By far, senior citizens remain the most victimized group when it comes to scams over the web.

But research shows that the bad actors are having a field day with another demographic: teenagers.

According to a Social Catfish analysis of FBI and FTC data, teens and children recorded the highest percentage increase in money lost to online scams over a five-year period.

From 2017 to 2022, money lost by victims aged 20 and younger shot up by nearly 2,500%, from $8.2 million in 2017 to $210 million in 2022. Senior citizens were scammed out of $3.1 billion over that time.

"The surge of young victims speaks to the growing sophistication of scammers," the website says.

A Social Catfish poll of thousands of scam victims suggests that most online scams occur through Facebook, followed by Google Hangouts, WhatsApp, and Instagram.

Ian Marlow, CEO of FitechGelb, said it's no surprise that younger users are falling for web-based scams at a faster pace — minors are getting their own devices at younger ages compared to a decade ago.

On top of that, he said, teens and kids may have access to the payment options their parents use, or they've been provided by their parents with their own cards to use at their discretion.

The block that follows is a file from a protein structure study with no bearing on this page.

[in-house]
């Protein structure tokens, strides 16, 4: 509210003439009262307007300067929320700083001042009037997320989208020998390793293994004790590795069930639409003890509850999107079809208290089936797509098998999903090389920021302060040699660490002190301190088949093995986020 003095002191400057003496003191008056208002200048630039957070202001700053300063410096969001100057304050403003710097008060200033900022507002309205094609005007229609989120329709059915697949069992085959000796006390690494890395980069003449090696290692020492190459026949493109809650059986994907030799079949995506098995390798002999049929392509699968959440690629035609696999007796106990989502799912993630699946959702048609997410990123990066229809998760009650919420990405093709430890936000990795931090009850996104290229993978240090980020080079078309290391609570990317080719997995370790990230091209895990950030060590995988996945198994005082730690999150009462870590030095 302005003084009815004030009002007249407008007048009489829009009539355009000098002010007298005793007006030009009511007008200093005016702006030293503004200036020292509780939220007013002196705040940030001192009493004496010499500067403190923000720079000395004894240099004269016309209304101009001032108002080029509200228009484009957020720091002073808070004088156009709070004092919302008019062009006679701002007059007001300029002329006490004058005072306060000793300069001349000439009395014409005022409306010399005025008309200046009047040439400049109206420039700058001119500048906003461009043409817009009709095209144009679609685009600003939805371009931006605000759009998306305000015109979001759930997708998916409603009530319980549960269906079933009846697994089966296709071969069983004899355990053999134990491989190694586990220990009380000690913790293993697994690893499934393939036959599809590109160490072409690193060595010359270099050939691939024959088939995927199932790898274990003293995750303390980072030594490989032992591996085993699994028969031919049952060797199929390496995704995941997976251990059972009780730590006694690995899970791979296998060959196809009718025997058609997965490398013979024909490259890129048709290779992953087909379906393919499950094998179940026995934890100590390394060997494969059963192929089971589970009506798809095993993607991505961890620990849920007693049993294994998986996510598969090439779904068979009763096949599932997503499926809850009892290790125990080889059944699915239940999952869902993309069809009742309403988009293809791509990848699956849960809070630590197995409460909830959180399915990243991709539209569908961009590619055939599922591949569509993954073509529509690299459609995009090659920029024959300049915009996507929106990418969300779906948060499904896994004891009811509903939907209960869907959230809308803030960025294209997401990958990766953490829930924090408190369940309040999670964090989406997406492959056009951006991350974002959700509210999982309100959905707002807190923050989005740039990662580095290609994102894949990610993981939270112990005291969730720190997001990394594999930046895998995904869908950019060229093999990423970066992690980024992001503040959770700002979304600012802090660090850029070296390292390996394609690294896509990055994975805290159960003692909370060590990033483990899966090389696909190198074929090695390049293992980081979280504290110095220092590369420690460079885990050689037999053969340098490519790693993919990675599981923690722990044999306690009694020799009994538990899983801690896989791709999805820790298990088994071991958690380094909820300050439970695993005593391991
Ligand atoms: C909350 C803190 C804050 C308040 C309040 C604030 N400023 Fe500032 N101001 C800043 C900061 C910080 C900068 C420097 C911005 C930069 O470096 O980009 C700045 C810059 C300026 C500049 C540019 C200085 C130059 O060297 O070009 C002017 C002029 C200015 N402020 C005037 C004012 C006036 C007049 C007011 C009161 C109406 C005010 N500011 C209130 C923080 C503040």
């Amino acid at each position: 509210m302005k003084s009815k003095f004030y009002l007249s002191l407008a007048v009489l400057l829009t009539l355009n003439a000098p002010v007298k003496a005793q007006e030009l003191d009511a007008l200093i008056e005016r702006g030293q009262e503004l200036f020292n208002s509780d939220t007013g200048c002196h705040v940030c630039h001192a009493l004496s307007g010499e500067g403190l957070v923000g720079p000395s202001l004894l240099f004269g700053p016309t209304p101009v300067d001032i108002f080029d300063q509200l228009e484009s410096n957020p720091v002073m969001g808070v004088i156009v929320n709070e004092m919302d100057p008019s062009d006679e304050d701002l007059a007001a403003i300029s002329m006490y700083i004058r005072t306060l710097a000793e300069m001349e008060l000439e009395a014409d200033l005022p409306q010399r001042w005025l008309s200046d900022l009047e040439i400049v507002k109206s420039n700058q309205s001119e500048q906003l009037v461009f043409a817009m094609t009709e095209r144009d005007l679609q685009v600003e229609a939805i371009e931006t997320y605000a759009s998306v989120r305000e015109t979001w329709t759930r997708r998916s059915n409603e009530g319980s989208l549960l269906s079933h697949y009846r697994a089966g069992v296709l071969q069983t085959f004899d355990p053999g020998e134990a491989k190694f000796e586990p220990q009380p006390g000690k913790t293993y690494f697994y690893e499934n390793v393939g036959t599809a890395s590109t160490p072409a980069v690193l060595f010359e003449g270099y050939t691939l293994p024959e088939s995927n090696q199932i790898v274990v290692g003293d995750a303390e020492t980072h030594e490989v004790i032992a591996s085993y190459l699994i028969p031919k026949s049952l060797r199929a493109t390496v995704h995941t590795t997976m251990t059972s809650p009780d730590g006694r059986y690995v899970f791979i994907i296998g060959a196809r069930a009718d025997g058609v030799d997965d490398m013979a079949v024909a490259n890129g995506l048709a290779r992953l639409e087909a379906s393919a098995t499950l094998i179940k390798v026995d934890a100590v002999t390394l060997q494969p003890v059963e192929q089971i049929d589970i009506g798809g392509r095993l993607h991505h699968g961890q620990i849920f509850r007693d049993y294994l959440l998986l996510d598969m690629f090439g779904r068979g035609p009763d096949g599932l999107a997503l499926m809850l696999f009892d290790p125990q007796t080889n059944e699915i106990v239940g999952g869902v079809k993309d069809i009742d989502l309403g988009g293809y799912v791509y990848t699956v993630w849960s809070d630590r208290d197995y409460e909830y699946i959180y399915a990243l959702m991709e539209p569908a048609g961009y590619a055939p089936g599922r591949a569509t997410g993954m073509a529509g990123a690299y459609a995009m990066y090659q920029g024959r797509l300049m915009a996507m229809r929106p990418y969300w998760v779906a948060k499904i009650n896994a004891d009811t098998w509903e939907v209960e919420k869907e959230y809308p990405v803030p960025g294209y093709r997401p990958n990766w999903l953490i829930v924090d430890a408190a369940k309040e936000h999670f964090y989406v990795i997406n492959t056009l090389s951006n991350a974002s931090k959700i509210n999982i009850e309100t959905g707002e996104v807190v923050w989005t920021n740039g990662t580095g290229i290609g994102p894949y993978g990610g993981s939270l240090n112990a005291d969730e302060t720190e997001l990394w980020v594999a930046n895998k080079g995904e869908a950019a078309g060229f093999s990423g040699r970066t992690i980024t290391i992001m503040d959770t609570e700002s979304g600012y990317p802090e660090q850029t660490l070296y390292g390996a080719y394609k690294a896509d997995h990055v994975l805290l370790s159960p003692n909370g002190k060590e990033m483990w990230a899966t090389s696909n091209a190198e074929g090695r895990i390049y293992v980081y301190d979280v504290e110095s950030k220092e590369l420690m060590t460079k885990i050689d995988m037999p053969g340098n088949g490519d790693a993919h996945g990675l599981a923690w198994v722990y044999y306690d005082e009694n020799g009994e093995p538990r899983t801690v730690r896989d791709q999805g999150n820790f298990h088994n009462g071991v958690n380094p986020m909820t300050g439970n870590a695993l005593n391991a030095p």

"They have the device, they have the ability to pay ... so of course that's going to give the ability to be scammed," Marlow told New Jersey 101.5.

And there's not much buyer protection within easy-to-use payment apps, Marlow added.

Cybersecurity experts advise teens, and all online users, to watch out for fake websites that look like an online store selling items at a huge discount. To avoid a scam, research the company, search their pages for typos, and be weary of customer service emails that end in or

Other threats include romance and sextortion scams — bad actors prey on teens' emotions before asking for money, or get the young user to send over an explicit image or video and threaten to make the material public if a ransom is not paid.

Experts fear online scams will start victimizing more people — even the most tech-savvy individuals — with the explosion of artificial intelligence. Newer tactics such as "voice cloning" and "deep fake" videos make it look like one is giving money to someone they know or trust.

According to Social Catfish, New Jersey is the sixth-most scammed state overall. Garden Staters, across all demographics, lost more than $284 million in 2022.

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